Article provided by Portland Family Law Attorney - Jensen & Leiberan PC
In Oregon, and across the country, more people are choosing to live together instead of getting married. Many couples that eventually do marry are also choosing to live together prior to marriage. There is no "common-law marriage" in Oregon and no possibility of spousal support being ordered at the end of the relationship of parties who did not legally formalize their relationship through marriage or though entering into a registered domestic partnership. However, the breakup of an informal relationship may still result in litigation at the time of the breakup if the parties do not agree on how to divide jointly and individually owned assets and debts.
Unmarried Individuals Who Live Together May Create an Unregistered Domestic Partnership.
If an unmarried couple lives together, shares expenses, and engages in an intimate relationship, it is possible that they have formed an unregistered domestic partnership under Oregon law. Both same-sex and opposite-sex couples may find themselves in situations where they may have legal obligations to a former significant other, depending on the facts of the case.
The court will look to the intent and actions of the parties to determine if an unregistered domestic partnership has been formed. If there is not a written document outlining the intent of the parties, the court will look to the actions of the parties to determine the parties' intent. Factors the court may consider when trying to determine if the parties have created an unregistered domestic partnership include: whether the parties co-mingled finances; whether the parties acquired jointly titled assets; and whether the parties held themselves out as married.
Although no formal court proceedings are required to end an unregistered domestic partnership, either party may file a petition with the court requesting the formal dissolution of the unregistered domestic partnership in order to force a division of the parties' jointly and individually owned assets and debts. The process for litigating the dissolution of an unregistered domestic partnership is similar to the process for litigating the dissolution of a marriage. If the parties have joint children, custody, parenting time and child support issues may be determined at the same time that the court decides how to divide the parties' assets and debts. If either party establishes that the parties intended to share property acquired during the domestic partnership, the court may divide both jointly and individually titled property in order to reach a fair result based on the proven intent of the parties.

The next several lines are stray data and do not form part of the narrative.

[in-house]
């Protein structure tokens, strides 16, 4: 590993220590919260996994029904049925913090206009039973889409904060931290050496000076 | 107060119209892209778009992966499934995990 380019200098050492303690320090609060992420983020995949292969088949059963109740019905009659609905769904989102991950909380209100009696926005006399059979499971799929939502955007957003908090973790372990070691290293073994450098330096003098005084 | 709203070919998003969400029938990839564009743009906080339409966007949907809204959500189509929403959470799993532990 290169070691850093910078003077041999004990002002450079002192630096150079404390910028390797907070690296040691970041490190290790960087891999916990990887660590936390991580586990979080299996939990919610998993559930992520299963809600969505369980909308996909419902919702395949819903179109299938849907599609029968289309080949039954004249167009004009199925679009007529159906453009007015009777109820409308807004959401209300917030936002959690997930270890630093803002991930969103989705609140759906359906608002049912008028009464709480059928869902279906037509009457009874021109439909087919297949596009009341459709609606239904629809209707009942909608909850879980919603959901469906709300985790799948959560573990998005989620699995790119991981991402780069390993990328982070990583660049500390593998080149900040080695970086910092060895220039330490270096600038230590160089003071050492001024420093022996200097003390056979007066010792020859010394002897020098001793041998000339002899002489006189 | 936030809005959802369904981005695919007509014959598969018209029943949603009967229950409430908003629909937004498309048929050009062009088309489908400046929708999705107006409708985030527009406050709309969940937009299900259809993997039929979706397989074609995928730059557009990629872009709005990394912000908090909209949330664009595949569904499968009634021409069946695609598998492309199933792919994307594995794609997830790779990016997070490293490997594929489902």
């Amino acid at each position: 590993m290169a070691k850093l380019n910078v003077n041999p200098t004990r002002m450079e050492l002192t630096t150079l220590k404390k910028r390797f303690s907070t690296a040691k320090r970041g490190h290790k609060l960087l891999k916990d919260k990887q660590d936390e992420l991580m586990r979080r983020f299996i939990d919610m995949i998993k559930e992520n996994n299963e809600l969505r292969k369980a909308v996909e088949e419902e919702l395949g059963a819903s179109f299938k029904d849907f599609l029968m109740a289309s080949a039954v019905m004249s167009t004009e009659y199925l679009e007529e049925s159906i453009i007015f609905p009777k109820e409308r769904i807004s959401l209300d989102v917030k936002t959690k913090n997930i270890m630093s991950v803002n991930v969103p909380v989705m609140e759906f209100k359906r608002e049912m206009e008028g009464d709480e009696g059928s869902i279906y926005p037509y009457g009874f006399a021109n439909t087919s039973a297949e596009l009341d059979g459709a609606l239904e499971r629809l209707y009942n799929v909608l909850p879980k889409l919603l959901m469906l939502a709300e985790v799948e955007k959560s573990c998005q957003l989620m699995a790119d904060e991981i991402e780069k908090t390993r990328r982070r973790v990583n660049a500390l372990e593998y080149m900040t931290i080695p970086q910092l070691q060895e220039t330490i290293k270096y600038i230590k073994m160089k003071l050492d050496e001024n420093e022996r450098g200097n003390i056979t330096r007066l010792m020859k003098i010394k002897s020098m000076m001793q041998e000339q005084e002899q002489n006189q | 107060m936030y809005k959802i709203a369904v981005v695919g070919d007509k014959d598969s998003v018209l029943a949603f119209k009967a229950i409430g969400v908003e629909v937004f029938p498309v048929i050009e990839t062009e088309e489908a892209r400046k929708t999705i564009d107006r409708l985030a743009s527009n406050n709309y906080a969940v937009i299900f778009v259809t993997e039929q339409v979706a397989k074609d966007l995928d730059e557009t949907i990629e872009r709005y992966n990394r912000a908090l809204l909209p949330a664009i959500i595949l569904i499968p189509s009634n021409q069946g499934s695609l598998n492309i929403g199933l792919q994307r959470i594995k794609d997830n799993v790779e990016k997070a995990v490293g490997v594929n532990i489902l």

Cohabitation Agreements May Help Avoid Future Litigation or May Help Protect You Should Litigation Occur.
Litigating the dissolution of an unregistered domestic partnership can be costly and stressful. If the case proceeds to trial, litigating the dissolution of an unregistered domestic partnership can take months and can cost each party thousands of dollars in attorney fees and court costs. When the dissolution of an unregistered domestic partnership is taken to trial, much of the evidence presented by both parties at trial has to do with the intent of the parties as to how jointly and separately held debts and assets were acquired and how they were to be divided between the parties.
Prior to moving in with a significant other, to avoid any potential future conflicts, it is a good idea to think about obtaining a cohabitation agreement. Such an agreement can clarify the rights and obligations of each party to both jointly and separately titled assets and the intent of the parties as to assets acquired during the relationship. If the parties own a house or any other property either jointly or separately, then the cohabitation agreement should clearly outline what will happen to the house if the parties end the relationship, and how expenses relating to the property will be paid during the parties' relationship.
Having a written agreement clarifies the intent of both parties from the beginning of the relationship. Should the intent of the parties change during the relationship, the cohabitation agreement can be modified at a later date.
Should I Consult With an Attorney?
Prior to moving in with a significant other, you may want to consult with an attorney about the possible legal ramifications of living with a significant other. An experienced family law attorney can prepare a cohabitation agreement that outlines all of the rights and responsibilities of both parties during the relationship, and how debts and assets will be divided if the relationship ends.
It is especially important to have a family law attorney prepare a cohabitation agreement if you are planning on purchasing a house or other expensive asset with a significant other with whom who you are planning to live. In addition to clarifying how the property would be divided or disposed of if the relationship ends, a cohabitation agreement can clarify whether either party will be paid back for individual money spent on down payments, maintenance or repairs to an asset jointly owned by the unmarried parties.
If you are presented with a cohabitation agreement by your current significant other, it is a good idea to consult with an attorney prior to signing the agreement. An attorney can make sure that you fully understand the cohabitation agreement, and can advise you if the cohabitation agreement will adequately protect your rights if the relationship ends.